So you want to write a book

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by Suzanne D. Williams

A lot of blogs start off this way and then proceed to give the ins and outs of writing. This isn’t one of those. Instead, what’s impressed on me is less the how-to of creating a book than what I wish I’d known when my life as an author began. Anyone can write a book, given they take enough time to learn the process, but not anyone SHOULD write a book unless they are willing change their lives to fit the profession. And by that, I don’t mean time and money spent, though those are both important. Instead, I’m talking about character.

I witnessed an exchange on social media, an author and her friends roasting a woman for leaving her a 1-star review. Apparently, the buyer purchased her book by mistake, only to discover the content wasn’t what she expected. The review said nothing about the book but was the buyer’s complaint about how she felt deceived. I get the author’s frustration. Any 1-star review is hard to receive, and, yes, I agree the buyer shouldn’t have left a review because she was unhappy with her own shortsightedness. But after reading the comments the author made, I would never purchase any of her books (and thus support her) or share any of her book sales posts (and help her find new readers). I have no respect for her at all.

There’s that little word – respect. As your mom and dad would tell you (or your coach or teacher or grandparent), respect is something you earn through right behavior, and as an author, the term “right behavior” encompasses several things.

Keep your mouth shut.

You cannot talk negatively about other authors, readers, agents, editors, etcetera, openly in any public forum. What you say in public, someone like me will read. I guarantee it. There’s no replying to reviews, trashing another writer, or venting because you feel justified. Just keep your mouth shut and your opinions to yourself.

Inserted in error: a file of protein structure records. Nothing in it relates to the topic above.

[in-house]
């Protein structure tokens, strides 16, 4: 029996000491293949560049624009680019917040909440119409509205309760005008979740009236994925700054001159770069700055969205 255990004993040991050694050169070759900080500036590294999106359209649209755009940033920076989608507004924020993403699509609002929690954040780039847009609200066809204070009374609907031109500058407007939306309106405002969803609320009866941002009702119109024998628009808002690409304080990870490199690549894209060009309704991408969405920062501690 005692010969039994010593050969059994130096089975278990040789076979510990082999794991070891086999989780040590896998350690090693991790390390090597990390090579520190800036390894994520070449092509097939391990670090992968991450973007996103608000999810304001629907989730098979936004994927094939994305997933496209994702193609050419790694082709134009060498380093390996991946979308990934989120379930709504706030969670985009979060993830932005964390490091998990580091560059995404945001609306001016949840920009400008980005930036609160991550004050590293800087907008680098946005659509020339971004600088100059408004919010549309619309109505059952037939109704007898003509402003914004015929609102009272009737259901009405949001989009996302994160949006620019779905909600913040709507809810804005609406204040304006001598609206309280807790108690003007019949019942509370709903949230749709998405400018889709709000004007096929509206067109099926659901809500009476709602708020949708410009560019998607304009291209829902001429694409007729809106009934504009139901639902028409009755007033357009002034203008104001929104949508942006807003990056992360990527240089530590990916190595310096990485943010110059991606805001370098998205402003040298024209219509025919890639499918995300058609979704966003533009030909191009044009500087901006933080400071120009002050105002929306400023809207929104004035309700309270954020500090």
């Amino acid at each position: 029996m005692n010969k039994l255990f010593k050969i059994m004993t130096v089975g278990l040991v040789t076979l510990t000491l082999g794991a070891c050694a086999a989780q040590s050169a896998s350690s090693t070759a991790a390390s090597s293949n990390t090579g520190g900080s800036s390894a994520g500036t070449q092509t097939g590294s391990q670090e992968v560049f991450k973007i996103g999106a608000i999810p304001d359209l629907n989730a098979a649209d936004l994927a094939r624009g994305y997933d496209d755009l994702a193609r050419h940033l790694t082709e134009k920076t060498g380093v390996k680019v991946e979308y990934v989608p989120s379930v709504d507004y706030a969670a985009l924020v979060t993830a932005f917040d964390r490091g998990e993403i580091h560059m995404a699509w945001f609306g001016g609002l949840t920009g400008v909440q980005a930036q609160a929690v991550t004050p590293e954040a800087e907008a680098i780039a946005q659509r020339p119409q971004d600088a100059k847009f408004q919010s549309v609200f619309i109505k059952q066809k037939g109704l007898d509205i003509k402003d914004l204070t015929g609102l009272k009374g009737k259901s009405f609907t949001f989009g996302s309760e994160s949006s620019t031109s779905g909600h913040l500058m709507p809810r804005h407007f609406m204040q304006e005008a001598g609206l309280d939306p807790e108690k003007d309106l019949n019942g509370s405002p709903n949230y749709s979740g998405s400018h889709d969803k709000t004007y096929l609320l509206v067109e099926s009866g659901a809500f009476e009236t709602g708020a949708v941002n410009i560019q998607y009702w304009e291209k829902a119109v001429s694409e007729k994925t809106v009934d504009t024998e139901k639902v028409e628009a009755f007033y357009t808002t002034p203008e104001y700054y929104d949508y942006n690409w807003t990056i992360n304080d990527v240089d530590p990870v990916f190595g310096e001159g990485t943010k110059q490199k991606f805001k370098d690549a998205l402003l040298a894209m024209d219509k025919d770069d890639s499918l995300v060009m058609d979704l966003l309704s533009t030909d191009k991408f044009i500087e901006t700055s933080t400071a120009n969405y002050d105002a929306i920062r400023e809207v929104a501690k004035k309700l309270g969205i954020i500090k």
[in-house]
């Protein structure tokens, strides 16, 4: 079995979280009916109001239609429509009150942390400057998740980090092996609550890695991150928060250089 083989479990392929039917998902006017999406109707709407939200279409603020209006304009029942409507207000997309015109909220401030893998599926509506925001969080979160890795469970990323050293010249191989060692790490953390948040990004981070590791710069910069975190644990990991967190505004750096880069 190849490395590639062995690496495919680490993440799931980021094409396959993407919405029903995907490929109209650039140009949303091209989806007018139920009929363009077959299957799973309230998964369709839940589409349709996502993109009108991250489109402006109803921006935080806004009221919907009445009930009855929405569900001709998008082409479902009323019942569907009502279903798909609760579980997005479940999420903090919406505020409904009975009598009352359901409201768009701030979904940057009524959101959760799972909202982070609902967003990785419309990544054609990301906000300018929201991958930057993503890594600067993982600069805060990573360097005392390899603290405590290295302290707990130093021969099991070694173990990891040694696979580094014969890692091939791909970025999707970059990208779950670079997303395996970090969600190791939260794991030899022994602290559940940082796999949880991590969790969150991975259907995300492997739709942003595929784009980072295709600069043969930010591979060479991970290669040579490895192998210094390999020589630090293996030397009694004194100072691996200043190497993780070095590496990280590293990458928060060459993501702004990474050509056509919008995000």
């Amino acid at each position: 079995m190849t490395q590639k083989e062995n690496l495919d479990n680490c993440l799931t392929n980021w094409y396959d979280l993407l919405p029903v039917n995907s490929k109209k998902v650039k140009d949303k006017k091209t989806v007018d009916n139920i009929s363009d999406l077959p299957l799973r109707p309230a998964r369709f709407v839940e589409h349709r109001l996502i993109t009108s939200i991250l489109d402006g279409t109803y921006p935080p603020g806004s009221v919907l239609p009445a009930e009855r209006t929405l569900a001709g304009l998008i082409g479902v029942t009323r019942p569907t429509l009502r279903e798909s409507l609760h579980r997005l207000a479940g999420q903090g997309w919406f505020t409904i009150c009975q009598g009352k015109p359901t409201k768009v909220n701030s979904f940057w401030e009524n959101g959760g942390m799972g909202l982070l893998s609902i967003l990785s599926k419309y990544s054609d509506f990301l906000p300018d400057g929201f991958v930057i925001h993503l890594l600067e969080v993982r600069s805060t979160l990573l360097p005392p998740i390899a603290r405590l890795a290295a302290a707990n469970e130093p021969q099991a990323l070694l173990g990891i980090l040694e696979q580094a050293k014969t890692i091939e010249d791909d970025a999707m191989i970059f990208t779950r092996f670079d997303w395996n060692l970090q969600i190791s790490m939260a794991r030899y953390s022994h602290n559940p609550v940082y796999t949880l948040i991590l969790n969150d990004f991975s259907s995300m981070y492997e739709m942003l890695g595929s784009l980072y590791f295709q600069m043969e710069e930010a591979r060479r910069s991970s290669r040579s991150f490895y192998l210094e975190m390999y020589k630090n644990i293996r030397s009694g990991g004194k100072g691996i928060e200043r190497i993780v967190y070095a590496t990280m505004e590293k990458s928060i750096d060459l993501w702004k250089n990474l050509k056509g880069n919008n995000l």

Contrary to popular thought right now, what you think about anything or anyone is no one’s business. The authors I have the greatest respect for do their job to make others feel better, not worse. They “turn the other cheek” when offense comes or, at least, keep their thoughts between themselves and trusted friends. Social media is not the place to air your dirty laundry.

Be generous.

I’ve written 127 books to date. I can afford to give them away. Sending out an ebook to my subscribers is painless and, furthermore, I love doing it. Not because I expect a review, although those are nice, but because it makes someone happy that day. I also give away paperbacks, from time to time, and will correspond with anyone who contacts me with questions or comments.

This is part of being an author. I’ve chosen to put my thoughts in a public arena and must acknowledge they are out there, that people will read them and have something to say. You cannot write a book with a chip on your shoulder, holding a sign, “leave me alone,” because I can guarantee you 100%, readers will not hang around long.

But WHAT you say and HOW you say it is important.

Grow a backbone.

This was the hardest thing for me, and frankly, when I got started, I wasn’t prepared mentally for the challenge of being an author. It’s more than stringing sentences together, more than seeing your name on a book cover or a top-100 list. You must hold your head high when the mud starts slinging. Someone will buy your book and not like it. Someone will criticize your intent, your style, your genre. At some point, that story that twenty people gave 5-stars will receive 1-star from someone who shouldn’t have bought the book in the first place.

I remember with my first book, MISSING, a male reader picked it up expecting a war novel, not a romance. It’s aggravating to be misunderstood. Another 1-star I received, the reader only wrote “boring” as her review. That’s it. One word and all the hard work, all the positivity I’d received, felt like so much hot air.

“Spine” is developed through time and effort and hardened through hearing the criticism. Though some people are less bothered by what others have to say, everyone has a weak point. Know yours, weep and cry and wail with your friends, then pick yourself up and pretend like you didn’t notice.

You’re not alone in your pain. I’ve been there, and so have my writer-friends. Be proud of what you do, no matter what anyone else has to say about it. But “act right” when trouble comes your way. Because this is a public profession that requires skill and strength. People can and will act crazy. How you respond to it is as important as your ability to write. 

How could God make anything good and lasting of this? 

Samson was a Renegade, a gunslinger.  

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The Gun Slinger

About the Author:

Suzanne D. WilliamsBest-selling author, Suzanne D. Williams, is a native Floridian, wife, mother, and photographer. She is the author of both nonfiction and fiction books. She writes devotionals and instructional articles for various blogs. She also does graphic design for self-publishing authors. She is co-founder of THE EDGE.

To learn more about what she’s doing and check out her extensive catalog of stories, visit or link with her on Facebook at or on Twitter at

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